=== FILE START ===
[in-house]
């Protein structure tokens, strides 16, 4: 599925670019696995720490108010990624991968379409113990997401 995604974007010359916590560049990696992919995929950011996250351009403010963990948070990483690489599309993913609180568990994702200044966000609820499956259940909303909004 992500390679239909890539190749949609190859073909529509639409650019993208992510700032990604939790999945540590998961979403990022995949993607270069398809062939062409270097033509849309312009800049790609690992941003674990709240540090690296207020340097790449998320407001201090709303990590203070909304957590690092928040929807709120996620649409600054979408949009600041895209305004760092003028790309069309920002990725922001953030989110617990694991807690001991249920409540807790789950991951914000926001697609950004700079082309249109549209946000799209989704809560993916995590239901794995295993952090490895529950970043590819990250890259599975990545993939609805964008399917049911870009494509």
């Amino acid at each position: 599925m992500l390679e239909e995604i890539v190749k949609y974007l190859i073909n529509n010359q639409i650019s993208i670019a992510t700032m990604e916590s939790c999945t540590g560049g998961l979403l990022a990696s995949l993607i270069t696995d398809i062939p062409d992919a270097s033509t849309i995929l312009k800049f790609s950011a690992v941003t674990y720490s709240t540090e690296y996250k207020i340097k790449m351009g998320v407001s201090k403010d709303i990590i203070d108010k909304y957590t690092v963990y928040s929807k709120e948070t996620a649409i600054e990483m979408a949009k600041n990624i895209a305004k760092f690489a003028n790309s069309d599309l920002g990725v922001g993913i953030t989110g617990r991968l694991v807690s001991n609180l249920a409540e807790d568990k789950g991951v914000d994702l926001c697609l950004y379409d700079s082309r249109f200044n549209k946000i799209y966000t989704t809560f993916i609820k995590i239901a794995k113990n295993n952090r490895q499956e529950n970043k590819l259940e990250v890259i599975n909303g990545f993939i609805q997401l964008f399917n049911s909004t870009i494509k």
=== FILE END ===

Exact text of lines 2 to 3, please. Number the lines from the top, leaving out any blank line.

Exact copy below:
């Protein structure tokens, strides 16, 4: 599925670019696995720490108010990624991968379409113990997401 995604974007010359916590560049990696992919995929950011996250351009403010963990948070990483690489599309993913609180568990994702200044966000609820499956259940909303909004 992500390679239909890539190749949609190859073909529509639409650019993208992510700032990604939790999945540590998961979403990022995949993607270069398809062939062409270097033509849309312009800049790609690992941003674990709240540090690296207020340097790449998320407001201090709303990590203070909304957590690092928040929807709120996620649409600054979408949009600041895209305004760092003028790309069309920002990725922001953030989110617990694991807690001991249920409540807790789950991951914000926001697609950004700079082309249109549209946000799209989704809560993916995590239901794995295993952090490895529950970043590819990250890259599975990545993939609805964008399917049911870009494509």
């Amino acid at each position: 599925m992500l390679e239909e995604i890539v190749k949609y974007l190859i073909n529509n010359q639409i650019s993208i670019a992510t700032m990604e916590s939790c999945t540590g560049g998961l979403l990022a990696s995949l993607i270069t696995d398809i062939p062409d992919a270097s033509t849309i995929l312009k800049f790609s950011a690992v941003t674990y720490s709240t540090e690296y996250k207020i340097k790449m351009g998320v407001s201090k403010d709303i990590i203070d108010k909304y957590t690092v963990y928040s929807k709120e948070t996620a649409i600054e990483m979408a949009k600041n990624i895209a305004k760092f690489a003028n790309s069309d599309l920002g990725v922001g993913i953030t989110g617990r991968l694991v807690s001991n609180l249920a409540e807790d568990k789950g991951v914000d994702l926001c697609l950004y379409d700079s082309r249109f200044n549209k946000i799209y966000t989704t809560f993916i609820k995590i239901a794995k113990n295993n952090r490895q499956e529950n970043k590819l259940e990250v890259i599975n909303g990545f993939i609805q997401l964008f399917n049911s909004t870009i494509k």